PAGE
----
From St. Louis we packed up and headed towards the gulf coast. We rolled into New Orleans pretty late, making good time up until a traffic jam entering the city. The one-ways and side streets made finding our hostel interesting to say the least, and some of the neighborhoods we passed through didn't look that promising. Eventually we found the right street and checked in, right behind a couple of girls in from Texas and France.
The hostel itself was in a great neighborhood, with plenty of street parking, a safe location near a Wal-Mart and right down the street from the scenic Garden District. I'd go again, but the next time I'll be sure to bring along some earplugs and eye shades for sleeping. It was a nice place to hang out, with free breakfast, internet, parking, and a ton of friendly faces, but not everyone goes to sleep at the same time, and sound deadening can't be expected to be up to Hilton standards. Certainly not a big deal for the price paid.
Most of the trip centered around food, which I'll get to in another post, but I'll preface it by saying that the South, and New Orleans in particular, has a tremendous amount of good food, particularly if you love seafood as we do. We look forward to the time we can visit again when it's crawfish season.
As for sight-seeing, the first day we ambled up and down Magazine street uptown, which is the main touristy shopping district. Lots of semi-interesting antique stores, and even more not-so-interesting stores that sell antique-themed junk. This was our first taste of how football-crazy New Orleans is, as everyone had on their favorite Saints outfit, jersey, or whatever, and most of the signs had something to the effect of "Geaux Saints" or "Who Dat?" which was cute, at first anyway.
We met up with my old College room mate Alex, who has made a home in the city, and watched the Saints game with him at a local pizza place. We later went a few doors down to a bar, and were greeted by a massive crowd inside, probably 10 deep at both bars, and standing room only. To say it was surprising understates the situation by quite a bit from a Lions fan's perspective.
On another day, we decided to check out what was going on over in the French Quarter. Not much apparently - the area is home to the sleaziest of strip-clubs and sex shows, bars upon bars upon bars, and silly little Jackson Square, where the area's worst artists and musicians come to hock their wares, apparently. The place may have seemed cute in the evening or at night, when you have a few pints in you, but in the light of day it just looked like it was trying too hard, like the Carney sideshow that has overrun Niagara Falls.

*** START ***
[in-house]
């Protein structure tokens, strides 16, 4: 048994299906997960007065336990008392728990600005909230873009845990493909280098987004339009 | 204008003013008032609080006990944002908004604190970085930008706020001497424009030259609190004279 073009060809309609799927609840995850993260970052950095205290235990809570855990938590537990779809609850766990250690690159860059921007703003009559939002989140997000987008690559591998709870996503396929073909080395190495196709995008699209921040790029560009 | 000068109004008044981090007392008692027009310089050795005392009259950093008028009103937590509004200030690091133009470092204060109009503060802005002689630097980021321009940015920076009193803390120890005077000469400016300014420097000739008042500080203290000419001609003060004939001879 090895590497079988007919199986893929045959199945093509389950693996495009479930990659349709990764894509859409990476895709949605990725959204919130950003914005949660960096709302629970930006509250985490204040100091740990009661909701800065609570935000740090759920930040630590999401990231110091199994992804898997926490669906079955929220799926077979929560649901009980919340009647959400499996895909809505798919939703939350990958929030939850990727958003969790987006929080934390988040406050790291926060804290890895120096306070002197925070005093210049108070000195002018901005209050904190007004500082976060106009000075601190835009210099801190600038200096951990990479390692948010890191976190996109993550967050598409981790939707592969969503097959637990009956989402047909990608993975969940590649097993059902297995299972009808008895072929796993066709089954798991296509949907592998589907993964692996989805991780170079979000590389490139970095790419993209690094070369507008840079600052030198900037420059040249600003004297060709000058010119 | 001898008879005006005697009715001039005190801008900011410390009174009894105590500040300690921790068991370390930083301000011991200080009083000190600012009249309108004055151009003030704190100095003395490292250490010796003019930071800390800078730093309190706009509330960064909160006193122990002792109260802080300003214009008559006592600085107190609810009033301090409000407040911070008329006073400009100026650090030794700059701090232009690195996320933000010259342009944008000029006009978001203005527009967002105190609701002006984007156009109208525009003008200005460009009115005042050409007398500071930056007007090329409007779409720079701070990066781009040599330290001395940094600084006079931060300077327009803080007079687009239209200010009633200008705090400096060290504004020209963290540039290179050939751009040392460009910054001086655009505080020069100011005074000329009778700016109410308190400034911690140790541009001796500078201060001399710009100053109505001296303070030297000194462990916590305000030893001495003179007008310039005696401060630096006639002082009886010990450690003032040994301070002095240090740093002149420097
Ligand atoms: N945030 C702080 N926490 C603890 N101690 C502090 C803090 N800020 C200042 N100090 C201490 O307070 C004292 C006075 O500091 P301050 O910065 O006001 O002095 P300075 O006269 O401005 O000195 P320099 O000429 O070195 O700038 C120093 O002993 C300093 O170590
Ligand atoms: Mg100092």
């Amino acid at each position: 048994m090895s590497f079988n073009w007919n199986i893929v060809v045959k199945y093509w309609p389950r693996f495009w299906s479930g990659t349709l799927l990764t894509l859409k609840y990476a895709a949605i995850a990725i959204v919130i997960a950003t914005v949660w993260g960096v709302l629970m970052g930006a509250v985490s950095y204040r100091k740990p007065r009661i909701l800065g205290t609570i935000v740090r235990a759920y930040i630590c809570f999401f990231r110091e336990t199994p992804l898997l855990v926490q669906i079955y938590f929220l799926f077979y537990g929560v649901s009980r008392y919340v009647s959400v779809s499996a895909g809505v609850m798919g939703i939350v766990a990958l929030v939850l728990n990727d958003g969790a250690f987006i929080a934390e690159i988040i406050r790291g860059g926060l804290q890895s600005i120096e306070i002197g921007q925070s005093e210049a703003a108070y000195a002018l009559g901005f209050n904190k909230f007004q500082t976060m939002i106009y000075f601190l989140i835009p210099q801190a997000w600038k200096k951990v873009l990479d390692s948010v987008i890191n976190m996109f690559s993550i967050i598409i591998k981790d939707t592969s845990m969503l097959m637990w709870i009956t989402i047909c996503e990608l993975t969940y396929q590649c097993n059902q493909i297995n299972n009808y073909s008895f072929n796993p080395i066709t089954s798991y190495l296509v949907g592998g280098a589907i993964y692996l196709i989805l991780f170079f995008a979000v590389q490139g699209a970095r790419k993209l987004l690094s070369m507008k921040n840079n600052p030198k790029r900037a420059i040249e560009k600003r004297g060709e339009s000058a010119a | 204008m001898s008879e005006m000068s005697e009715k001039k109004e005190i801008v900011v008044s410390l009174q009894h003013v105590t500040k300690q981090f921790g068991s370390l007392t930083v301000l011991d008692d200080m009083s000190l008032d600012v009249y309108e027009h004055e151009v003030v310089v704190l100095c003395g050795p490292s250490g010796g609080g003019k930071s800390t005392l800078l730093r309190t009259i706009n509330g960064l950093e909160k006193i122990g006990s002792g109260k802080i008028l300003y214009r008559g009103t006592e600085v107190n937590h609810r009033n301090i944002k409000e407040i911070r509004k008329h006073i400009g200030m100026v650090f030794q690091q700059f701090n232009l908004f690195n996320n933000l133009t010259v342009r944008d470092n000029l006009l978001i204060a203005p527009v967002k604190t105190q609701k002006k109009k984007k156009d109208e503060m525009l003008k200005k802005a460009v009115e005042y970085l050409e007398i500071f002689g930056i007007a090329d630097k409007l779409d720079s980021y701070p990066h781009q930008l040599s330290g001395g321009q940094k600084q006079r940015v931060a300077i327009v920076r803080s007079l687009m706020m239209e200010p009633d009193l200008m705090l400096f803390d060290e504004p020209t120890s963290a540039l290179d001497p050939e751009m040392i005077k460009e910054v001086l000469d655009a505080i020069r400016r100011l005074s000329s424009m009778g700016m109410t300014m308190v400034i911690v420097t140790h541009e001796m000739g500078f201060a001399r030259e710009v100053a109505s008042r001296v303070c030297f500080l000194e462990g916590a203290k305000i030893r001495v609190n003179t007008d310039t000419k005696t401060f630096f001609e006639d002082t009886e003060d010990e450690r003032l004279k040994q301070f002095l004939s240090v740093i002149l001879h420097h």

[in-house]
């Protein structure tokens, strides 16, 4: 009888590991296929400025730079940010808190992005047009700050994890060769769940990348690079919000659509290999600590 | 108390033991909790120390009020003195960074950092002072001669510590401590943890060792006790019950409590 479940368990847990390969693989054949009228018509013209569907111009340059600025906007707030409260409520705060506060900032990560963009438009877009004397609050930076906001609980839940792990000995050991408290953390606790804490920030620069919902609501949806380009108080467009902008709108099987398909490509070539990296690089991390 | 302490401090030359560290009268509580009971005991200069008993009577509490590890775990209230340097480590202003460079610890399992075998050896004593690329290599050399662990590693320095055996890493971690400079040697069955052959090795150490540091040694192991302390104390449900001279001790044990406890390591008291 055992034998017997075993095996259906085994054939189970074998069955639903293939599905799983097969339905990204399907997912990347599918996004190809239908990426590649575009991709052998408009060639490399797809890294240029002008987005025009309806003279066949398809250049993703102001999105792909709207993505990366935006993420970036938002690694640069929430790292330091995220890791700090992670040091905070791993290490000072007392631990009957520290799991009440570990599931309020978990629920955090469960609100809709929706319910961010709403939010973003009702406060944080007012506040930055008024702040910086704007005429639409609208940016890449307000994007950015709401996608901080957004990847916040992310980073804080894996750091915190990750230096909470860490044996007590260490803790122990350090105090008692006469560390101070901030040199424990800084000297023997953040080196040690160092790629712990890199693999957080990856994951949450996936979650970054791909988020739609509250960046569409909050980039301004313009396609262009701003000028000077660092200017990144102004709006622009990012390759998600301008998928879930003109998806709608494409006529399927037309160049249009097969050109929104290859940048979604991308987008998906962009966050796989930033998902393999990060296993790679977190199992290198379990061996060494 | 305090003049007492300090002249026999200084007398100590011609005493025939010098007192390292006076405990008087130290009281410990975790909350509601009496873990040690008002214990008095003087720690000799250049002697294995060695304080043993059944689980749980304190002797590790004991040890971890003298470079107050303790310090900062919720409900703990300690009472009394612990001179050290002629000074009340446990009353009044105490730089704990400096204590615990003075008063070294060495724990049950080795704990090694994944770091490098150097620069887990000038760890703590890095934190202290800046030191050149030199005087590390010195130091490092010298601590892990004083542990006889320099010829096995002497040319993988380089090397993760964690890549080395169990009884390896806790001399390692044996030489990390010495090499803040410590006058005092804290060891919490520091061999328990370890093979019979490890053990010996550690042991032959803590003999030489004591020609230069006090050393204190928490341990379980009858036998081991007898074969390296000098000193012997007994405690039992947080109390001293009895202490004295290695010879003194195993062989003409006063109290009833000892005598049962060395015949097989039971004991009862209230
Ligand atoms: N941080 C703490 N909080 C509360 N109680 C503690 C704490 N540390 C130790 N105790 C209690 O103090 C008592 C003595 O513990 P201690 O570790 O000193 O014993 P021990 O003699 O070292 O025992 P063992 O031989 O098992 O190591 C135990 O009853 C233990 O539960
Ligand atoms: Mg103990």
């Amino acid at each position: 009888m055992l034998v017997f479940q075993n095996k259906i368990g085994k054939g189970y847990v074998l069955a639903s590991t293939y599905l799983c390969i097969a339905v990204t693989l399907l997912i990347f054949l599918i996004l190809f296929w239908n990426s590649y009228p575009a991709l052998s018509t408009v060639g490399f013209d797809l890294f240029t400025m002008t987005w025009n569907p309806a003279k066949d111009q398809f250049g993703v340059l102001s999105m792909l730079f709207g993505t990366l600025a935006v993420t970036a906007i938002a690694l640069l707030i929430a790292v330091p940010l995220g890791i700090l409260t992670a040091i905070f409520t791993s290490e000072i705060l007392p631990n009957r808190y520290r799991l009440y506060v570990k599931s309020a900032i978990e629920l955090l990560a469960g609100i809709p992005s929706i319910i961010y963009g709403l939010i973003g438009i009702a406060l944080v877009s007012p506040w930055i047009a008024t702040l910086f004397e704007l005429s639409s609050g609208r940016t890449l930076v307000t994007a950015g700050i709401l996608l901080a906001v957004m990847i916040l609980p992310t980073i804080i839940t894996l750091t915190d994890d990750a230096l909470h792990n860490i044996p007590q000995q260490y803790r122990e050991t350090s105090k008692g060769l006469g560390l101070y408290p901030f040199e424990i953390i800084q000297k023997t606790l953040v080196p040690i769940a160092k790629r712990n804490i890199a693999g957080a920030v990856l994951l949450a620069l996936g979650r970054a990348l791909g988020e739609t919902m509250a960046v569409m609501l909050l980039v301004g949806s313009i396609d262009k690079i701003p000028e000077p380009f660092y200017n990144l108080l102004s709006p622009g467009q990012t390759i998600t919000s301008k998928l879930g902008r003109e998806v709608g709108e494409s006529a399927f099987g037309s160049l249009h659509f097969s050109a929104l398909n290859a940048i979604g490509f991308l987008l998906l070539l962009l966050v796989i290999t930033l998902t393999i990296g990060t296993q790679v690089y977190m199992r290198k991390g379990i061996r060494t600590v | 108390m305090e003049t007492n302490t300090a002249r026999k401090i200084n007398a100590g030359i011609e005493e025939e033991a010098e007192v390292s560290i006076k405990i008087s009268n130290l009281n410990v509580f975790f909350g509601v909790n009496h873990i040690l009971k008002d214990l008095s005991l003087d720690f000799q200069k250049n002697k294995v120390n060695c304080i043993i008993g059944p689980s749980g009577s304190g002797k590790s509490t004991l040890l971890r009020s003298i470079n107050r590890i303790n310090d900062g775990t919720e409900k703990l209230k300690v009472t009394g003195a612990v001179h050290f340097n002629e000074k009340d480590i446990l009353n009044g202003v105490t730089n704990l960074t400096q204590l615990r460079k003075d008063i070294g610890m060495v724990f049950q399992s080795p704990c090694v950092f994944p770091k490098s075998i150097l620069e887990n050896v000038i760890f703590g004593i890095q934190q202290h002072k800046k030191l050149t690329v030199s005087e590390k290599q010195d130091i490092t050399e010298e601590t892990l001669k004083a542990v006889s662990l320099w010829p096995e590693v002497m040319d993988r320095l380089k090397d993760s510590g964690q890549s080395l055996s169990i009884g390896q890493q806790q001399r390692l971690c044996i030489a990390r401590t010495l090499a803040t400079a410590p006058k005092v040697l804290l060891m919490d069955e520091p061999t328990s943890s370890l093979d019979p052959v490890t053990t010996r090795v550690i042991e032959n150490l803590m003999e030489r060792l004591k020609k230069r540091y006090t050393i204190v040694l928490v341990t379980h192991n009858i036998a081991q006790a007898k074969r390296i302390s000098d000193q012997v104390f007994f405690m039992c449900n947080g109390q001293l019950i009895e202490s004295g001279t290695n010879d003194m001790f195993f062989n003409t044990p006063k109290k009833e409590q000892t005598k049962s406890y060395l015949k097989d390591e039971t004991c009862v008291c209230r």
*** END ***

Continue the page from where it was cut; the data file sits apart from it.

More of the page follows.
We took the streetcar back to the Hostel. The streetcar thing would be quite the public transportation option if it went more places - as it is the city only has the St. Charles Ave line running as far as I know. It's cheap, seems reliable, and the center lane that they take up makes for a nice spot to jog for locals too. Plus, they give the area a feel of history and provide a good way for tourists to see the incredible Mansions that line St. Charles.
Just as we packed up, we met a fellow who was just stopping in the Hostel for some much-deserved R & R after biking 9000 miles from Canada, through California and Texas. His friend had continued on to Mexico, but this guy wanted to check out New Orleans first. His setup was odd to say the least - a mountain bike frame with flat handlebars, internal-geared hub, and drum brakes. He and his partner had also done most of the trip so far offroad, on singletrack. Impressive, no? His advice rang true to me - use what you know works, and when you're ready to go, just go. Don't overanalyze things, just start riding. He found no reason to train at all; he just started to ride 30-40 miles a day at first, and eventually got to a good rhythm where he was averaging 90 miles a day or so. Their plan was eventually to get down to Argentina, so if you see a British guy riding this down Latin America way, buy him a beer.
Our last bit of New Orleans was a Christmas light show outside of town, undoubtedly the highlight of the trip (besides the food). An entire park was lit up, a high school band was playing Christmas carols, and beautiful greenhouses were filled with decorations to help you get in the spirit. If that didn't do it, the Hot Buttered Rum they sold at the concessions did. Mmm.